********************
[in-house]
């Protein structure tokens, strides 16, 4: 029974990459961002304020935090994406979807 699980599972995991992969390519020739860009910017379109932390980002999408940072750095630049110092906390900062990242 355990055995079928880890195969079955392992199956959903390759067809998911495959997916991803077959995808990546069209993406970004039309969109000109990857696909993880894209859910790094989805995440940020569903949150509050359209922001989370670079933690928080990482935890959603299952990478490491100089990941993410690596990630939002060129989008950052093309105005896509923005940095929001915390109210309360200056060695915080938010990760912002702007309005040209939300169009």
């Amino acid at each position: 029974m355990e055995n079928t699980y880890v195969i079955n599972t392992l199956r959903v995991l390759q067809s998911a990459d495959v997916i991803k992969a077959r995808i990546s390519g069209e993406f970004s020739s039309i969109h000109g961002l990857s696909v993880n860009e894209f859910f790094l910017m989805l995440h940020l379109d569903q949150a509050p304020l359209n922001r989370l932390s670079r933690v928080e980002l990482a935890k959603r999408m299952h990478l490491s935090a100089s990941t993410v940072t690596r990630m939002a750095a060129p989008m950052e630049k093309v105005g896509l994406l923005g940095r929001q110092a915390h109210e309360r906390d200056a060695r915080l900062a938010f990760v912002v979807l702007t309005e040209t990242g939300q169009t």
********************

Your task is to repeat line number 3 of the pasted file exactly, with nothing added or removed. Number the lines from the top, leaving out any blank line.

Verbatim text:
């Amino acid at each position: 029974m355990e055995n079928t699980y880890v195969i079955n599972t392992l199956r959903v995991l390759q067809s998911a990459d495959v997916i991803k992969a077959r995808i990546s390519g069209e993406f970004s020739s039309i969109h000109g961002l990857s696909v993880n860009e894209f859910f790094l910017m989805l995440h940020l379109d569903q949150a509050p304020l359209n922001r989370l932390s670079r933690v928080e980002l990482a935890k959603r999408m299952h990478l490491s935090a100089s990941t993410v940072t690596r990630m939002a750095a060129p989008m950052e630049k093309v105005g896509l994406l923005g940095r929001q110092a915390h109210e309360r906390d200056a060695r915080l900062a938010f990760v912002v979807l702007t309005e040209t990242g939300q169009t």